I shook my head and looked down, not wanting to meet her eyes and see disappointment there. I was afraid she would be angry at my failing to control the other man.

She laughed. “Oh, my Jasper, what is one newborn when there are thousands of humans out there to turn? You just did me a good service, weeding out one of the uncontrollable ones. We’ll be more careful from here on out, yes?”

After that, as I mentioned earlier, during the training fights, sometimes my comrades in arms wouldn’t be able to control themselves, and would end up getting into real fights with each other and sometimes with me. Maria and Nettie and Lucy just clapped their hands and laughed, as if it were the best show ever, whenever we had to light another stinking bonfire and burn the remains of the losers.

“Well done, Jasper, well done!” Maria would crow, and she would reward me.

Her rewards were…well, I am a gentleman, and it’s not suitable to discuss here. Let’s just leave it at this: I was no longer innocent.

But besides those kinds of rewards, we were given humans, as many as we could take, their blood fortifying us. It made us stronger and faster, and my powers grew day by day as I learned to harness them. The casualties started to go down, eventually leveling out, until we had about twenty men at all times, which was a good, large force. It was also going to be impossible to keep us hidden much longer.

The vampires who controlled Monterrey surely knew we were there by then, although we were careful to never go down into the city, or even approach it. We hunted in the opposite direction of the city, taking care to hide the bodies of our prey, but after a while that many disappearances wouldn’t be able to be ignored, even though the girls took care to bring as many of our prey from far away as possible.

One night, as I lay with Maria in the darkness of our own little cave, she asked me when I was going to be ready.

I looked down at her, puzzled. “Ready for what?” I asked.

She chuckled. “Ay, querida, ready for the battle we’ve been preparing for these months, of course!” She pushed up onto one elbow, tickled the end of my nose with one lock of her black hair, kissing my neck. I shivered, reached for her.

“Ah, no, darling, not right now. We must talk, first. Then…we shall see!” she giggled, pulling away from me. I groaned in protest as she pulled on her clothes again and stuffed her feet into her shoes. She came and sat down next to me again, stroking my hair, but not in a seductive way. Almost like she was grooming me. I felt her contentment and pride in me, in what we had accomplished. I also felt, beneath it, that same burning ambition and hatred, that desire for revenge and conquest. Her eyes flashed in the darkness; even though it was pitch black, I could see her clearly, sitting beside me like a china doll, white skin, flawless face, tiny.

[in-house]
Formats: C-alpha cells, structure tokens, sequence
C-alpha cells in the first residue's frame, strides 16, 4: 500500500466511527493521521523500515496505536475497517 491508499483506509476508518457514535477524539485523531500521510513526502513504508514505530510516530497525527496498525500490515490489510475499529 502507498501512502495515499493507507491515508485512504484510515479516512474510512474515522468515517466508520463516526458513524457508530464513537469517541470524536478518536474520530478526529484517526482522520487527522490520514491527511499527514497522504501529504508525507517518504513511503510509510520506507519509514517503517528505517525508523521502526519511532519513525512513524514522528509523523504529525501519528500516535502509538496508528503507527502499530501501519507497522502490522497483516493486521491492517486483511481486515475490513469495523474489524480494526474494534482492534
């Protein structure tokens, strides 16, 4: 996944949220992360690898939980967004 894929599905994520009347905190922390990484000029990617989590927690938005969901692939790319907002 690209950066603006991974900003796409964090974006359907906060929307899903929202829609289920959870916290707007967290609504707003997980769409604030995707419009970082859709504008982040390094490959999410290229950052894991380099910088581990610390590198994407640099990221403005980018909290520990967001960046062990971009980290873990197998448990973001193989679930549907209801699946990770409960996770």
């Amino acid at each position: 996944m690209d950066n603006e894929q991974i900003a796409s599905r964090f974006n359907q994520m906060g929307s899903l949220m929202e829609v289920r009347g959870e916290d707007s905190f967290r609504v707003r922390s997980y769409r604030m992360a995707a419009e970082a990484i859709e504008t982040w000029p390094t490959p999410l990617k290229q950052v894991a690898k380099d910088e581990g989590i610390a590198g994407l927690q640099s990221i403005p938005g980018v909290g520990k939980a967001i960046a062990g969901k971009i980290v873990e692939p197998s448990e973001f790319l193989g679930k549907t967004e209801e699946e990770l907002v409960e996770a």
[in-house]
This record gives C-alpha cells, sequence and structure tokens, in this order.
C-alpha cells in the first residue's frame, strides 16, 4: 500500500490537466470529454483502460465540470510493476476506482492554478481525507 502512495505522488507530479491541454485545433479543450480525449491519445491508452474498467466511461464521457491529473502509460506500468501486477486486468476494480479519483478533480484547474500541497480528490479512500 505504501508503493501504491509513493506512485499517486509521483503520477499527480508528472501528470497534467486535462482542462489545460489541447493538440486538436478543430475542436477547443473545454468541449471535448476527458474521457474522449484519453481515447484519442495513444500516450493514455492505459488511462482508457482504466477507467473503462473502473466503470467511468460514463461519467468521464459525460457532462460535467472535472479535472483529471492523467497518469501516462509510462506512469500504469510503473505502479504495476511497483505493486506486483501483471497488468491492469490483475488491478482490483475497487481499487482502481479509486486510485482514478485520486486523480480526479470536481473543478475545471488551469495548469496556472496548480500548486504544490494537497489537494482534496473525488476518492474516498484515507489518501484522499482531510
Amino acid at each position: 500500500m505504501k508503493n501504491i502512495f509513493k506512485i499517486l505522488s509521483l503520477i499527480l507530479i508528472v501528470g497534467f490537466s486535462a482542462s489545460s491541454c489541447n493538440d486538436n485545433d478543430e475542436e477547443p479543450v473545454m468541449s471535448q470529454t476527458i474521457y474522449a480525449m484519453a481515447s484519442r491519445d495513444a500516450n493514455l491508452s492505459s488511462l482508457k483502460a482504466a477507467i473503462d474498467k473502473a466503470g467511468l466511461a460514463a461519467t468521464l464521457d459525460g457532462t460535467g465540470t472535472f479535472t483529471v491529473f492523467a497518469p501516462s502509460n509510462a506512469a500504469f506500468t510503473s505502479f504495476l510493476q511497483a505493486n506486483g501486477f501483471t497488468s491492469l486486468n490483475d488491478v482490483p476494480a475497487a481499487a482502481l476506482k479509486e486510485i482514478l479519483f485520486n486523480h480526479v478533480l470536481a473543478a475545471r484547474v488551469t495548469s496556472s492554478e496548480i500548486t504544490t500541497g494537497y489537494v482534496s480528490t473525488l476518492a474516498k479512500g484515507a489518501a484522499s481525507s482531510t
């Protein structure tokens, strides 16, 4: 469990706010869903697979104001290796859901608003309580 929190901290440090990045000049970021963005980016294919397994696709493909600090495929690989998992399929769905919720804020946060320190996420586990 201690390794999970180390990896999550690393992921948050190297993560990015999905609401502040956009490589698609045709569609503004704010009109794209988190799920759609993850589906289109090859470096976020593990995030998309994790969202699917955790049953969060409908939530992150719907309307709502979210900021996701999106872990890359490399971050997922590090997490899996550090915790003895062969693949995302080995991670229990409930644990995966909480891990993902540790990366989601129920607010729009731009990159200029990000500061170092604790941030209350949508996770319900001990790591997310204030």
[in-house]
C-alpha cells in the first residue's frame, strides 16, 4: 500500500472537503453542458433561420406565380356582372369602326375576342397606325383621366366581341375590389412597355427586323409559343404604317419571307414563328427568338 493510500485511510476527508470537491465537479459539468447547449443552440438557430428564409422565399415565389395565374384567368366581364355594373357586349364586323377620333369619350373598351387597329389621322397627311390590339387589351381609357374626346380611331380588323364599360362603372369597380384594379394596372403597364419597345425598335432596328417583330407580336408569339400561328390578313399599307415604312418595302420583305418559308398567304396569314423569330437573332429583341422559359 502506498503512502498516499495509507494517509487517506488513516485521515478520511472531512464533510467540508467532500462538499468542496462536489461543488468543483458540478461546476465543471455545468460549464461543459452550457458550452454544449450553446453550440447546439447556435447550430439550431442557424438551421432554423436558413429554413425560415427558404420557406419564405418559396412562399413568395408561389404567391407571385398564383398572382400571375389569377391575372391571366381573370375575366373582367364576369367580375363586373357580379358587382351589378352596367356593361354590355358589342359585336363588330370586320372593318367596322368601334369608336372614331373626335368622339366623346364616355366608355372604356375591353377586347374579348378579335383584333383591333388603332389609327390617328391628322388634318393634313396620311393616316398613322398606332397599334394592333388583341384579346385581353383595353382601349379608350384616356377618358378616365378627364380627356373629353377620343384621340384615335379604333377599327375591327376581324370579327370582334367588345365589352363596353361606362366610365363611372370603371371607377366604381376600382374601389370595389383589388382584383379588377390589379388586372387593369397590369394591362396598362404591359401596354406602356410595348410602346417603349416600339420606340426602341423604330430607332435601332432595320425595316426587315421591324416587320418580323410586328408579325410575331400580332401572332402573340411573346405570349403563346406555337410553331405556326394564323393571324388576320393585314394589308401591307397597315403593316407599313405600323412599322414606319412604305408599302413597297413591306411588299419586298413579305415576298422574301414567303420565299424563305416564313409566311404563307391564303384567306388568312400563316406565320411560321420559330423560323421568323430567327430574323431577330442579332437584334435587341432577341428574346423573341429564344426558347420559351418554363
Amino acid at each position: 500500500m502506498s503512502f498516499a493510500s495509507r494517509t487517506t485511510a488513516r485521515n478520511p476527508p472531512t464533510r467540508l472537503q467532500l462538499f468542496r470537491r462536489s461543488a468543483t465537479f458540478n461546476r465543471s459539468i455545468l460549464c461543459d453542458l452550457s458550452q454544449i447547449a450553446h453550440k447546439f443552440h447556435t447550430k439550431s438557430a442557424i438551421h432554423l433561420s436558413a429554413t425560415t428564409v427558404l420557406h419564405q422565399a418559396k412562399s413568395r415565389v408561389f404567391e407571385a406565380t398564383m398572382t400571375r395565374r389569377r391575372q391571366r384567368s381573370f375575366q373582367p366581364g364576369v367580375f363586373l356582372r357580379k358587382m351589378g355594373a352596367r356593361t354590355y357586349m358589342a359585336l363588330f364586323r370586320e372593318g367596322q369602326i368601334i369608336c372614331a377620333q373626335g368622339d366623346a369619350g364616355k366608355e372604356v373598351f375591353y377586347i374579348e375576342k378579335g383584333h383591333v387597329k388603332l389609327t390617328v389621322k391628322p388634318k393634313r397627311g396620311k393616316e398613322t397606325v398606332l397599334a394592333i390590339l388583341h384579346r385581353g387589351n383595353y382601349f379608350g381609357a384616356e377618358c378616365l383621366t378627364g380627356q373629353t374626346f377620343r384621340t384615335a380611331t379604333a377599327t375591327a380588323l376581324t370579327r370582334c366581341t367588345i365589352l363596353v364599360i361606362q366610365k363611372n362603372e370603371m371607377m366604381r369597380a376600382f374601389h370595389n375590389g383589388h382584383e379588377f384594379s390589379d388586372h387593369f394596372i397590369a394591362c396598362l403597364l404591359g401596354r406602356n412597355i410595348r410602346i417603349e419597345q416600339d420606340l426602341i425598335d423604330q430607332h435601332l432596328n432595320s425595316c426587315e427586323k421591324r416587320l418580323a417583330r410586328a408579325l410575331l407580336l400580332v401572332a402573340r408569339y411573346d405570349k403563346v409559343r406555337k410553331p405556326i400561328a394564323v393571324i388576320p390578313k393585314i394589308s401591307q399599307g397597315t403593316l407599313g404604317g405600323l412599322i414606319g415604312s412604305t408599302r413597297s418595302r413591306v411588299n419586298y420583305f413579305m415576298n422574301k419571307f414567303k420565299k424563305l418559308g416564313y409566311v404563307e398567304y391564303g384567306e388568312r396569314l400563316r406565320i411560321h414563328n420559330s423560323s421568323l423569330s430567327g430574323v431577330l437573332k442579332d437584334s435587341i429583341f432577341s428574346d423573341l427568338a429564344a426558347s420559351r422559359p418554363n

“You are happy here with me, yes, Jasper?” she asked carefully, her fingers lingering on my lips.

I nodded. “Of course, Maria.” I kissed her fingertips.

She nodded back, her full lips pursing thoughtfully. “And you would never think of leaving me, no?”

“Of course not!” I sat up, reaching out to cup her chin in my hand. “Wherever else would I go?”

But then, there it was again: that pang I always felt when I thought of spending forever with Maria. That feeling of something that was almost pain, a pain that seemed to illuminate the emptiness inside my soul, showing me that half of it was missing. That this was wrong. That she was wrong for me. That what I was doing was wrong. I stuffed it down, struggled to keep the emotion from showing on my face.

She didn’t seem to realize what was going on inside me, her ruby eyes gazing off into the darkness, deep in thought, far away. Finally she seemed to come back to herself with a jolt, and her eyes fastened on mine again, her face full of hunger…but not hunger for me. Again, I felt that surge of greed and desire for revenge.

“Those bastards threw me out of my own home, Jasper, and I shall never let them keep it. Monterrey is mine.”

I had never really spoken to her about what had happened, and I didn’t know if that was a good time to begin such a line of conversation, but she made my pondering moot.

Maria sighed sadly, cushioning her chin on her folded arms, which rested on her drawn-up knees. Once again her eyes were far away.

“You see, Jasper, things were good, back in the old days. We had our individual covens, scattered all over Mexico and Central and South America. We respected each other’s lands and herds,”—for this is how they referred to humans, as cattle—“and we occasionally fought if someone overstepped their bounds, but overall, it was good. We prospered. We amassed wealth and had a good existence.

“I was made in Mexico, in 1644 or thereabouts. My maker chose me because I was beautiful, and he collected beauty like flowers or gemstones.” She smiled and stroked her long hair in a self-satisfied way; I smiled indulgently. She was beautiful. “Anyway, my maker brought me and my coven sisters and brothers north, to Monterrey, where we established ourselves well. No other vampires lived nearby, and we could afford to spread ourselves out and enjoy what the area had to offer. We didn’t care if humans knew about us, we were clearly the lords and masters, and if the cattle knowing about us created a sense of healthy respect in them, for us, so much the better, no?”